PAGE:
Well, this morning 'A' and I roamed about town for a couple hours. It was a bright, crisp, clear, autumn day. I took lots of pictures because it is Rockport's Fall Festival weekend so some of the shops were very dressed up. I'll post some of those next week. We also went down T-Wharf and spoke with the co-chair of RocNavCom (RL) and the harbormasters (RL and SS). Oh yeah, RL and RL are married. Anyway, that part's not important. We did find out that tours of the ship were being conducted from 10 a.m. until 5 p.m. Unfortunately, 'A' had to go to work and missed out on a ship tour. RocNavCom's RL confirmed some nifty news that I will share with you all in a couple days.
'A' was dropped off at work at 2 p.m. and then I picked up my mom and headed for town. We were going aboard!It was a pleasant, rolling ride aboard the Privateer out to the Hall, anchored about one mile out in Sandy Bay, just inside the breakwater. We approached the Hall on the leeward side and tied up to the large water barge. We disembarked the Privateer on to the rolling barge. From there we ascended the steep 'stairs' to the John L. Hall.The Hall is 453 feet long. One of the smaller ships of the US Navy. She has a crew of approximately 200. In comparison, the battleship USS Alabama is 680 feet and had a crew of over 2500, the aircraft carrier Lexington was over 800 feet with over 4500 crewmen. The John L. Hall has an abundance of computer controlled 'detecting' devices and every type of radar imaginable. We toured the forward deck, wheelhouse, mess hall, combat control room, radar room, and electronics area. Also, we spent time looking down in to the massive engine room and had a tour of one of two helicopter hangers. Mounted on the upper aft deck was a very large gun capable of firing 1500 rounds per minute! Sorry the picture is poor but we were facing into the sun. And all the while we were there, and 24 hours 'round the clock while the ship is at anchor, the patrol boat circles. One sailor at the wheel, the other manning his automatic rifle!Keeping an eye on everything, particularly any boats that venture too close! They kept a watchful eye on the ship tours, as well, and it was a bit unnerving photographing them while they watched me. (click to enlarge this photo and you'll notice the helmsman taking a long look in our direction) There were continual patrols on deck, as well.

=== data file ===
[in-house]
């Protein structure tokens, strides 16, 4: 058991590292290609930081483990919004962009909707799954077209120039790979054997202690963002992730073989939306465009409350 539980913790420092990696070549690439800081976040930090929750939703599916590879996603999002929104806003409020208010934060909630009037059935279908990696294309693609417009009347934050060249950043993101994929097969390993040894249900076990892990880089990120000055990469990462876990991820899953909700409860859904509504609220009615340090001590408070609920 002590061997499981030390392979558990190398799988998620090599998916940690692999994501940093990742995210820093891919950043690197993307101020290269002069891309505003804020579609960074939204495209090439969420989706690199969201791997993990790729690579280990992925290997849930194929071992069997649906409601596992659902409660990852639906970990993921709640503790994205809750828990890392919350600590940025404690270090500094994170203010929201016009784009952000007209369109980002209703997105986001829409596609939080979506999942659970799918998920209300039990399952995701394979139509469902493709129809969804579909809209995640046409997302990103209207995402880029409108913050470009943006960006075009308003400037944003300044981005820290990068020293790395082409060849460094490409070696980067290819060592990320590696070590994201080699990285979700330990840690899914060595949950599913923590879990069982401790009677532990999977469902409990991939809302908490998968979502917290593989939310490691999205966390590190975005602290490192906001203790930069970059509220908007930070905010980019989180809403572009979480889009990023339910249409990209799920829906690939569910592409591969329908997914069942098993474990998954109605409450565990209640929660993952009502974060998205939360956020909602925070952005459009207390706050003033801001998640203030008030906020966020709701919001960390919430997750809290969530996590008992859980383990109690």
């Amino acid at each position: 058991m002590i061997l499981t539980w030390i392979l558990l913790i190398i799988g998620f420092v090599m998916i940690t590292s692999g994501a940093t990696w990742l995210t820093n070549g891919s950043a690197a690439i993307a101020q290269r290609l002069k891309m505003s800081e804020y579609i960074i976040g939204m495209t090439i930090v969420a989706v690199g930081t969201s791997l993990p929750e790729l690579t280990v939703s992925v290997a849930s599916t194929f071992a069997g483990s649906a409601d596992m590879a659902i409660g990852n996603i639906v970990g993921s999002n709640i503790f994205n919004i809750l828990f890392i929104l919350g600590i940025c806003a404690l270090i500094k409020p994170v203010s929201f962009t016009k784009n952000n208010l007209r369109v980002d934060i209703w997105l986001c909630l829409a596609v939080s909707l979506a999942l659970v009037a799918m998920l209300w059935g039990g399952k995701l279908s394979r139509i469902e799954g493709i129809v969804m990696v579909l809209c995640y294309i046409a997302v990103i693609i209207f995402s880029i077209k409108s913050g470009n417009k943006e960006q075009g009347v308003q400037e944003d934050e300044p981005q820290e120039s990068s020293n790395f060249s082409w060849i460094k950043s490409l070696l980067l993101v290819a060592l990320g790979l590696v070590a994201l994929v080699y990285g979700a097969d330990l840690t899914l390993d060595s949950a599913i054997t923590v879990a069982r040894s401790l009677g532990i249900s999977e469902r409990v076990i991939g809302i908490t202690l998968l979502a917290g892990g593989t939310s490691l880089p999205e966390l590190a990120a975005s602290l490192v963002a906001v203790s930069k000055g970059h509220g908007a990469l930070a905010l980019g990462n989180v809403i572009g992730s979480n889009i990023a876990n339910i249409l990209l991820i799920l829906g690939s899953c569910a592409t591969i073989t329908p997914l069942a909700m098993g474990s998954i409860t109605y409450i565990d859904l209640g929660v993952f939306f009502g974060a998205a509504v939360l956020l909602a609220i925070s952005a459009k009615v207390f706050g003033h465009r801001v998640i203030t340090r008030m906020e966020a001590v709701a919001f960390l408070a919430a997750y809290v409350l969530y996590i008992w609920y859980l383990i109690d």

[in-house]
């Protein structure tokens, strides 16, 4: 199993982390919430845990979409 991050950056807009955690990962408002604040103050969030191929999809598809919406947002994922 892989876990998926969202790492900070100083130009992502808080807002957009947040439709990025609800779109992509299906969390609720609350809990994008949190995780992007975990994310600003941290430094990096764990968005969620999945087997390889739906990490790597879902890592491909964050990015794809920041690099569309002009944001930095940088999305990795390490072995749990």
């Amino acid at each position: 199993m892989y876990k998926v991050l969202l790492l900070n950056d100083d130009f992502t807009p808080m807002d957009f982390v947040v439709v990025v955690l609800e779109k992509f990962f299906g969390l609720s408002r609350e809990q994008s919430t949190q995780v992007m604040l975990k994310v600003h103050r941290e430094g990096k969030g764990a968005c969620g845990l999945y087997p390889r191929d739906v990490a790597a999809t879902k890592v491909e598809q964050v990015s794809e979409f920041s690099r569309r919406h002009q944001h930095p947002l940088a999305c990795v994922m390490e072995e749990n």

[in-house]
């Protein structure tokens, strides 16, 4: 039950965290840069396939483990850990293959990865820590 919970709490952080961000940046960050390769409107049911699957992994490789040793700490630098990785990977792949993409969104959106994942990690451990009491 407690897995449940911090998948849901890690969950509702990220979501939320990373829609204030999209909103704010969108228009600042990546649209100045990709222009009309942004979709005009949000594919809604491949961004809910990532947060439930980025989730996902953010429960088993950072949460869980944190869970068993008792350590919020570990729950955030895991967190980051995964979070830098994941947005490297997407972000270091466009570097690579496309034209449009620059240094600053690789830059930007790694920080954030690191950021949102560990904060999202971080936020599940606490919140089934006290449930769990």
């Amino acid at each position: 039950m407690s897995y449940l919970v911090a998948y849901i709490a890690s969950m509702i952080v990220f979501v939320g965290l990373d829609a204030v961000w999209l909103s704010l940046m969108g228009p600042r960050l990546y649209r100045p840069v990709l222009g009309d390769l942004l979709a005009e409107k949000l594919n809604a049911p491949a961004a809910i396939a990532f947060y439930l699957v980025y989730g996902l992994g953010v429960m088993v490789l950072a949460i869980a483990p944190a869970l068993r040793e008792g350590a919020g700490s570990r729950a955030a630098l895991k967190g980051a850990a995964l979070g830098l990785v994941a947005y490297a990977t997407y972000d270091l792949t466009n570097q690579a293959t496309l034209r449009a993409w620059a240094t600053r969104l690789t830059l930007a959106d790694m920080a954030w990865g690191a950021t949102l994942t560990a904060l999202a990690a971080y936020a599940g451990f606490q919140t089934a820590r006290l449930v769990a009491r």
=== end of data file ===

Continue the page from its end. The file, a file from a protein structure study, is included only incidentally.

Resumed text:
In other news.
My Thacher Island News (newsletter) came in the mail today. I was surprised to find this article on page two. (surnames deleted by deb for this post). Click on the photo to enlarge.All in all a super day!